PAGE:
With MIRIAM SAGAN
Your name: Miriam Sagan
Current city or town: Santa Fe, New Mexico
How long have you lived here: 35 years
Three words to describe the climate: Windy high desert
Best time of year to visit? Autumn.
1. The most striking physical feature of this city/town is that it is located at the base of the Sangre de Christo range in the Southern Rockies. Also, several other ranges like the volcanic Jemez mountains are easily visible.
2. The stereotype of the people who live here and what this stereotype misses: The cliché is that Santa Fe has Tres Gentes—Hispanic, Anglo, and Native American. That’s true, but it is more diverse than that. There are recent immigrants from Mexico, a Tibetan community, and people from all over the world. There are numerous local Indian Pueblos along the Rio Grande—speaking different languages—and members of the Navajo Nation. History includes pioneer Jews.
3. Historical context in broad strokes and the moments in which you feel this history: Santa Fe was first a Pueblo, then a Spanish capital, then Mexican, and eventually part of the United States. But it often feels unlike much of the United States. Local culture and food and music, as well as art and literature, is still very Hispanic. It still has some of the feeling of Mexico. You can feel history in the central Plaza, by the cathedral, but really anywhere. There is so much archeology, you might find a pottery sherd or a stone scrapper in your backyard from the days of Paleo hunters.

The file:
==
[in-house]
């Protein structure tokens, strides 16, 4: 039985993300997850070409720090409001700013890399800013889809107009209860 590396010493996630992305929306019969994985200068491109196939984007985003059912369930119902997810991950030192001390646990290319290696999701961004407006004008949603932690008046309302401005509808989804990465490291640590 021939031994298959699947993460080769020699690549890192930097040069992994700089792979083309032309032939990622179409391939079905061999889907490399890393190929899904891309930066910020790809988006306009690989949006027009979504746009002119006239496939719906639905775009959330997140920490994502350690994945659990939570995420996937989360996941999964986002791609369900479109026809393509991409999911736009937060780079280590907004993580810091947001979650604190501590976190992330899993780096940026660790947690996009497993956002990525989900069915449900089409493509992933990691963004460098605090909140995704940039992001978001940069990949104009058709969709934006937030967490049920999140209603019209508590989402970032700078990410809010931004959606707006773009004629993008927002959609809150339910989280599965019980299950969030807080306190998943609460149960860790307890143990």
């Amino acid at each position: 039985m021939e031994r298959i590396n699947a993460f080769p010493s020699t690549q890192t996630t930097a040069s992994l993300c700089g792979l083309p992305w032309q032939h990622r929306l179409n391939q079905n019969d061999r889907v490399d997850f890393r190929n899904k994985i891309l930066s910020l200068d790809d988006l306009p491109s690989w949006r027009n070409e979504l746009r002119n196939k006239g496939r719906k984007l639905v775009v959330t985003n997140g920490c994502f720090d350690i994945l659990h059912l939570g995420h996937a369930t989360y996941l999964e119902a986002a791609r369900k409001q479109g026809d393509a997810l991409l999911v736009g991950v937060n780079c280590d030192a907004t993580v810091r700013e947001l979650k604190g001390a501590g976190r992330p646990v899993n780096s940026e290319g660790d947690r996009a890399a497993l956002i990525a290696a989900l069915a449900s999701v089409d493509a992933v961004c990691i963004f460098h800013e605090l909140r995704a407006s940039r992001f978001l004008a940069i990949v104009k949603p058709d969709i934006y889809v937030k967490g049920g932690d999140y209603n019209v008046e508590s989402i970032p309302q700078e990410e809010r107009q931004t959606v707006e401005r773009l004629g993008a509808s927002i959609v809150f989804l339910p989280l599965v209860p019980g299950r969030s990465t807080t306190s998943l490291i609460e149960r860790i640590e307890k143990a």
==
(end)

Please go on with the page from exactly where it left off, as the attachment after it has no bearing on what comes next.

4. Common jobs and industries and the effect on the town/city’s personality: We’re the state capital, so politics is a big source of conversation—and jobs. Then tourism. Which creates crowds, and service jobs that aren’t that great for individuals. We do have a living wage, which helps, but we need more skilled jobs.
5. Local/regional vocabulary or food?
Food! Green chile is IT in Santa Fe. Red chile too, but green is more distinctive. Sopapillas are fried dough with honey. Blue corn tortillas. Posole (corn hominy). Calabacitas. These are the specialties of New Mexican food. I’ll order chicken enchiladas anywhere.
6. Local political debates frequently center on… small town problems like speed bumps, pot holes, and parking and larger problems like homelessness, education, and health care.
Miriam Sagan is the author of more than thirty published books, including the most recent A Hundred Cups of Coffee (2019, Tres Chicas Books), which chronicles her Santa Fe neighborhood.
Photo by Isabel Winson-Sagan.